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regular-article-logo Thursday, 20 June 2024

Russia's all-out assault to encircle Ukrainian troops in twin cities

The battle could determine the success or failure of Moscow’s main campaign in the east of Ukraine

Reuters Kyiv/Slovyansk Published 25.05.22, 12:52 AM
 A residential building damaged by an enemy aircraft in the Ukrainian capital Kyiv.

A residential building damaged by an enemy aircraft in the Ukrainian capital Kyiv. Shutterstock

Russian forces were launching an all-out assault to encircle Ukrainian troops in twin cities straddling a river in eastern Ukraine on Tuesday, a battle which could determine the success or failure of Moscow’s main campaign in the east.

Exactly three months after Russian President Vladimir Putin invaded Ukraine, authorities in its second-largest city Kharkiv re-opened the underground metro, where thousands of civilians had sheltered for months under relentless bombardment.

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The reopening was evidence of Ukraine’s biggest military success over the past few weeks: pushing Russian forces largely out of artillery range of Kharkiv, as they did from the capital Kyiv in March.

But the decisive battles of the war’s latest phase are still raging further south, where Moscow is attempting to seize the Donbas region of two eastern provinces, Donetsk and Luhansk, and trap Ukrainian forces in a pocket on the main eastern front.

The easternmost part of the Ukrainian-held Donbas pocket, the city of Sievierodonetsk on the east bank of the Siverskiy Donets river and its twin Lysychansk on the west bank, have become the pivotal battlefield there, with Russian forces advancing from three directions to encircle them.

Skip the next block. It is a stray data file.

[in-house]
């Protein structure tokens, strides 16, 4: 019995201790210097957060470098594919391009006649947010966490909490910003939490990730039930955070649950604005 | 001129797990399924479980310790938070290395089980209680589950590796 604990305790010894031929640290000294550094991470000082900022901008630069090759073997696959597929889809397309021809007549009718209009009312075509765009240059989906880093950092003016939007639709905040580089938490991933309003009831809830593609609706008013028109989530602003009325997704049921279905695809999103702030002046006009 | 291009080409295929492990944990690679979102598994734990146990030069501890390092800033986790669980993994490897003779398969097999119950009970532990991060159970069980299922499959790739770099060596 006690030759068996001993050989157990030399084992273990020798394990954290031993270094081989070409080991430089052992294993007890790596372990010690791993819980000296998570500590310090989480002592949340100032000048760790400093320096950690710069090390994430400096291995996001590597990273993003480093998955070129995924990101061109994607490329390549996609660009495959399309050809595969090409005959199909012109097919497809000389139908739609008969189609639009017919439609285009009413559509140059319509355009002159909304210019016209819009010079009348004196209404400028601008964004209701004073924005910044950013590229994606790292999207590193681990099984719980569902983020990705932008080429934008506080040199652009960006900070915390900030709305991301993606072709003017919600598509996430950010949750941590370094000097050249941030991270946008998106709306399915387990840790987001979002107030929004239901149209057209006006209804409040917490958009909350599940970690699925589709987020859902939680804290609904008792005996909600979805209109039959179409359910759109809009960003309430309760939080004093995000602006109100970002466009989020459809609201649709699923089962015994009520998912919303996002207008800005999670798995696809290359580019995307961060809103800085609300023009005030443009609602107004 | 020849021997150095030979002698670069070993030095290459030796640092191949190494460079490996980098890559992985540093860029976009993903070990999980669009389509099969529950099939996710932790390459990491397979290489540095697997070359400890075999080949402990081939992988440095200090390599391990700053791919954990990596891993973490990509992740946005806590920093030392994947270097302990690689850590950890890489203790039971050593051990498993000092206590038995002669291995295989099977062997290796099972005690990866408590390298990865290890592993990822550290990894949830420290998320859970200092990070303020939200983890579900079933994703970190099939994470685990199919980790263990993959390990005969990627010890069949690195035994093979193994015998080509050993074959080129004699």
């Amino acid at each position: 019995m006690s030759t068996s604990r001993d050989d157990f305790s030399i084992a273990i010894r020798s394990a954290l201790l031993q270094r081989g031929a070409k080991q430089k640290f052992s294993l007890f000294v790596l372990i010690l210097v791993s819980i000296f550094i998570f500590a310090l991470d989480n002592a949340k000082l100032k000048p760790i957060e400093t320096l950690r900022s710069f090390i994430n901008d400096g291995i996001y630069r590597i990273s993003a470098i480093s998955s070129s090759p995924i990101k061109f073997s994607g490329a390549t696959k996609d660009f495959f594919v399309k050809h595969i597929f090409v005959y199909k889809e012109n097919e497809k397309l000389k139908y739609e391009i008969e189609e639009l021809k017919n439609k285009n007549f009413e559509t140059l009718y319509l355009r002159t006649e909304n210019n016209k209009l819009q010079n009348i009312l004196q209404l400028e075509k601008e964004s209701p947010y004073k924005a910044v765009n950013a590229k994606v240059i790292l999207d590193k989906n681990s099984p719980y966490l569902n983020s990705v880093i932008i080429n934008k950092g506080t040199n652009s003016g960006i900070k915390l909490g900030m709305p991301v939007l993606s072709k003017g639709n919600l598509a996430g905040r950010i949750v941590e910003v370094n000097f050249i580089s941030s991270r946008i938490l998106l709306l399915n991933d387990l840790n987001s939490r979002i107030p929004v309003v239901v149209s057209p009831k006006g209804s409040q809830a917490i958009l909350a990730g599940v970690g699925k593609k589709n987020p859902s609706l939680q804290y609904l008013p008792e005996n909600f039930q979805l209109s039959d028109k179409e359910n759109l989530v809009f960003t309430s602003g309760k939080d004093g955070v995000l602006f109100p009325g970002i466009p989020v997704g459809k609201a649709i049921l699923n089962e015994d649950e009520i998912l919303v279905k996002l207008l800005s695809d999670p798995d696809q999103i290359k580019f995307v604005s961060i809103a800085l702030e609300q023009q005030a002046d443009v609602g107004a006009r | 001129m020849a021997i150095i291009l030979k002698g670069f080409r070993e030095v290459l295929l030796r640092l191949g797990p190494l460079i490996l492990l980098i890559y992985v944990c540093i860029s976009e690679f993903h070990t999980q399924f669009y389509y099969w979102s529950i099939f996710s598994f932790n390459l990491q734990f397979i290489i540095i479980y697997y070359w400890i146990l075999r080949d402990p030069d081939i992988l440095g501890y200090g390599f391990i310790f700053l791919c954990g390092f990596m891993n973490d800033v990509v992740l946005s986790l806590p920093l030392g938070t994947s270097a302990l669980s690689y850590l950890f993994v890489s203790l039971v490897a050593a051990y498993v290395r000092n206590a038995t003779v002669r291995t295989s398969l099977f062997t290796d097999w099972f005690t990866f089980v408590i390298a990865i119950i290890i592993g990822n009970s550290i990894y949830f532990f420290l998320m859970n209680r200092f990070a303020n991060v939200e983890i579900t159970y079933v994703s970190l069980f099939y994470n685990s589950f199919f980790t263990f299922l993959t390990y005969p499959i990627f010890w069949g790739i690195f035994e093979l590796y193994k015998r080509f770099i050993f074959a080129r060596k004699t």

“The enemy has focused its efforts on carrying out an offensive in order to encircle Lysychansk and Sievierodonetsk,” said Serhiy Gaidai, governor of Luhansk province, where the two cities are among the last territory still held by Ukraine.

“The intensity of fire on Sievierodonetsk has increased by multiple times, they are simply destroying the city,” he said on TV, adding there were about 15,000 people in the city.

Reuters journalists in the Donbas, who reached Bakhmut further west, heard and saw intense shelling on the highway towards Lysychansk on Monday.

Ukrainian armoured vehicles, tanks and rocket launchers were moving towards the front lines, with and buses carrying soldiers.

Further west in Slovyansk, one of the biggest Donbas cities still in Ukrainian hands, air raid sirens wailed on Tuesday morning but streets were still busy, with a market full, children riding bikes and a street musician playing violin by a supermarket.

Two empty buses were driving towards the frontline town of Lyman to evacuate civilians from heavy shelling there, escorted by the police and a military car.

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